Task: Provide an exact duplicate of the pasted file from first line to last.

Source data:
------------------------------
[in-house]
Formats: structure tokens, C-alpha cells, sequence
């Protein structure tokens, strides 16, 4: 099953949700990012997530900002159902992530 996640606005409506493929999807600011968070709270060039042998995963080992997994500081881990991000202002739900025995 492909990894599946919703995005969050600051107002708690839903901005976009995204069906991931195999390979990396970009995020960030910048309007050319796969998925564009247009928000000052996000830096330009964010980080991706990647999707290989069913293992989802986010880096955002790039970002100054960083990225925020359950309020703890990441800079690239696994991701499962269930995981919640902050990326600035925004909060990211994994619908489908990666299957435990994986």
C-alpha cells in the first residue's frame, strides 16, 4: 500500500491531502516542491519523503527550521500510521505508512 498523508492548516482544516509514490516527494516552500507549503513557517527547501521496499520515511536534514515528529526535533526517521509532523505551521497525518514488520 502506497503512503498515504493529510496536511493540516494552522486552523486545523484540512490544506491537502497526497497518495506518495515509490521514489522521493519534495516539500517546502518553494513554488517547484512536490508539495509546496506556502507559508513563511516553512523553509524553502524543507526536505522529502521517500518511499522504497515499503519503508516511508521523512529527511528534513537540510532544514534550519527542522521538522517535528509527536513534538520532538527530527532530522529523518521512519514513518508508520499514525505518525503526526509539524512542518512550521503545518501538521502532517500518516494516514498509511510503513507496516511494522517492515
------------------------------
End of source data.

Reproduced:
[in-house]
Formats: structure tokens, C-alpha cells, sequence
């Protein structure tokens, strides 16, 4: 099953949700990012997530900002159902992530 996640606005409506493929999807600011968070709270060039042998995963080992997994500081881990991000202002739900025995 492909990894599946919703995005969050600051107002708690839903901005976009995204069906991931195999390979990396970009995020960030910048309007050319796969998925564009247009928000000052996000830096330009964010980080991706990647999707290989069913293992989802986010880096955002790039970002100054960083990225925020359950309020703890990441800079690239696994991701499962269930995981919640902050990326600035925004909060990211994994619908489908990666299957435990994986």
C-alpha cells in the first residue's frame, strides 16, 4: 500500500491531502516542491519523503527550521500510521505508512 498523508492548516482544516509514490516527494516552500507549503513557517527547501521496499520515511536534514515528529526535533526517521509532523505551521497525518514488520 502506497503512503498515504493529510496536511493540516494552522486552523486545523484540512490544506491537502497526497497518495506518495515509490521514489522521493519534495516539500517546502518553494513554488517547484512536490508539495509546496506556502507559508513563511516553512523553509524553502524543507526536505522529502521517500518511499522504497515499503519503508516511508521523512529527511528534513537540510532544514534550519527542522521538522517535528509527536513534538520532538527530527532530522529523518521512519514513518508508520499514525505518525503526526509539524512542518512550521503545518501538521502532517500518516494516514498509511510503513507496516511494522517492515